Introduction: Replacing Trailing Arm Bushings on My Honda Civic!

My 1999 civic ek3 has had its trailing arm bushing cracked for over a decade. Time for replacement!

The Honda xtractor tool is mandatory for this job. For each side, 6 bolts were removed. The sockets needed were 10mm for the abs cable, 12mm for the handbrake cable, 14mm for the upper control arm and compensator arm bolts, 17mm for the bushing bolts.

Removing the old bushings were very easy, putting in the new Ones were very tricky but I will tell you how I got it done!

Step 1: Preparing to Remove the Bushings.

Safety first. Jack stands and gear in Park. I soaked the old bushings in penetrating oil the night before and this Made the job super easy!

The old bushing had an arrow at its bottom to indicate it's clock position. I used a knife to mark it on the trailing arm. If this is not done then the new bushings will fail prematurely.

I also marked the compensator arm before I removed the bolt. Luckily the grime left a perfect mark when I removed the bolt. It's important to have it back in the exact spot to preserve the alignment of the wheel.

The bolts mentioned in the previous step were removed. The last ones I removed were the bushing bolts.

Step 2: Removing the Old Bushings.

The xtractor tool pushed out the bushing really easy. The mini cable loop was to ensure the old bushings don't fly away.

A 14mm socket is needed to drive the tool and an extension makes ratcheting easier.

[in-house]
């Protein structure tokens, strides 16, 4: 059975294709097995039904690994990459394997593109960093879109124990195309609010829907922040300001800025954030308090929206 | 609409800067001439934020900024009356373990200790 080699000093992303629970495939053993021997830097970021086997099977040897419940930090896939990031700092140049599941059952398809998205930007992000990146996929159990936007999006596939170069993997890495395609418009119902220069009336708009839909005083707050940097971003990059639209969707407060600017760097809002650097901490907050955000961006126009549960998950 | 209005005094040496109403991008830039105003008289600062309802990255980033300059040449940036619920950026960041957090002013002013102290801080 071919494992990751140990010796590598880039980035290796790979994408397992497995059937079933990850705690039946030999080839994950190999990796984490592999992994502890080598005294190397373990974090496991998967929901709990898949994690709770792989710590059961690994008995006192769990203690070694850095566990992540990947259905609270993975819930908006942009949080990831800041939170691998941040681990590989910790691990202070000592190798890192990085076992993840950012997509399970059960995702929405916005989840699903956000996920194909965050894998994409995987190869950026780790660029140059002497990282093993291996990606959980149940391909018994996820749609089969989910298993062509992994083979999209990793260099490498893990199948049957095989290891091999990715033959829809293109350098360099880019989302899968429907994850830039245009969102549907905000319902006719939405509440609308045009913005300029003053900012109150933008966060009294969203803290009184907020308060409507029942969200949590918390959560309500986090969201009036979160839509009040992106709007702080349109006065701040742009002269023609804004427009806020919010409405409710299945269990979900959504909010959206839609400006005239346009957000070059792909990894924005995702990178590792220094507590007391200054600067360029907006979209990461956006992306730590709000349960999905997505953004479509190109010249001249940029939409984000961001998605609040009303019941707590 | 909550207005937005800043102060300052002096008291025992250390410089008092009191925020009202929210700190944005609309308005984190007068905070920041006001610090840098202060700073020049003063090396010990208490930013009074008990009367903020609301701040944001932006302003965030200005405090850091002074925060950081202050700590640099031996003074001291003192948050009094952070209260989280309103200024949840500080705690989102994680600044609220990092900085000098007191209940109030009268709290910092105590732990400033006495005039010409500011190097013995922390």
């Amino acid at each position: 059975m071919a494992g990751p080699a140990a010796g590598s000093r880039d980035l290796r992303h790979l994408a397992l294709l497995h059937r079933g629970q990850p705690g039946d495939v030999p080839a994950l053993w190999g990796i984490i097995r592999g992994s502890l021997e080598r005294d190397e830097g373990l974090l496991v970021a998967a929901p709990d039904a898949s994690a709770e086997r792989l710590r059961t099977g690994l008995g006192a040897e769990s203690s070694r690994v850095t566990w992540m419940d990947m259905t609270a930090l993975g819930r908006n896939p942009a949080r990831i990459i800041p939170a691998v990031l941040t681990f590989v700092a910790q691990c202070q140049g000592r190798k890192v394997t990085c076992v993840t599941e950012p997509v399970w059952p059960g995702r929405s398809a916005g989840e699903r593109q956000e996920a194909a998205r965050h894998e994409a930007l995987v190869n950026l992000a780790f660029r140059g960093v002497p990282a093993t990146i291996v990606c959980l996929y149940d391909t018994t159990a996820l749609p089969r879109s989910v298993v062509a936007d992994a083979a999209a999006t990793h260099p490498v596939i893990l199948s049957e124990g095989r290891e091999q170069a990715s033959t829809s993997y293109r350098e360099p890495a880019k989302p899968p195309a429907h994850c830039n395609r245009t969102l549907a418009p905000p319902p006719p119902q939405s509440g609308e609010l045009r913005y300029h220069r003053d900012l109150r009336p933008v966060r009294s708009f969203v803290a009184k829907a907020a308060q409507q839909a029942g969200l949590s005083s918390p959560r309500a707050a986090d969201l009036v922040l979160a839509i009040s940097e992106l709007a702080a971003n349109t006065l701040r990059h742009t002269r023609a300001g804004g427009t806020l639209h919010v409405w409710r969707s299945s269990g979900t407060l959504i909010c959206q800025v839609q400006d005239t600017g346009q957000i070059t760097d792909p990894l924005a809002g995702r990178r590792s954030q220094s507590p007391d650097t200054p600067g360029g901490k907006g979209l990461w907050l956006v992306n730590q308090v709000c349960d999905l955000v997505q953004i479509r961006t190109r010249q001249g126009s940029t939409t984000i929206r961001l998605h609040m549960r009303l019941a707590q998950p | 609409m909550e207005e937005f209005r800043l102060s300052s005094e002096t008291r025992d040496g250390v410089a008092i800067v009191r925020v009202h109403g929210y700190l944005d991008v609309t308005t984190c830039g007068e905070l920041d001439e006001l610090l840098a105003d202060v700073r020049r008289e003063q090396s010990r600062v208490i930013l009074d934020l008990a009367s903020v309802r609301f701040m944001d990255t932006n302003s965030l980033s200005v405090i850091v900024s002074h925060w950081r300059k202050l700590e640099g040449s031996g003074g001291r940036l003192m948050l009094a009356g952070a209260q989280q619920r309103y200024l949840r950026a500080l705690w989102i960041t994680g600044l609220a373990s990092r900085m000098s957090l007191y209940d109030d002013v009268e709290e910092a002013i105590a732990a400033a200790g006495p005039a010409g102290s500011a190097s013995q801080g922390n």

During driving the old bearing out, a bunch of loud clonks were heard as the old bearing slid out.

I put bearing grease in the empty bushing socket.

Step 3: Installing the New Bushings.

I learned the technique to get the bushing in properly. I had to hammer tap the new bushings in first to hold them. Next the tool cup had to be carefully placed exactly on the bushing.

While driving in the new bushing, it skewed. I had to remove the tool and hammer tap the bushing to level it off. The tool was again used to drive the bushing. Nearly at the point where the white line met the trailing arm, I had to hammer tap again.

It took 20 minutes to get the new bushing in.

Step 4: Completing the Job.

Of course all the removed bolts need to go back in however the final torque has the be when the suspension is raised to simulate the car resting on is wheel.

For my civic 14inches from the tire well to the centre of the hub is that simulated value. I coated all the bolts with bearing grease which I have a lot of in storage. I used my torque tool to tighten the bushing bolts to 64Nm and the upper control arm bolt to 54Nm.

Now car rides smoother and quieter! Job well done!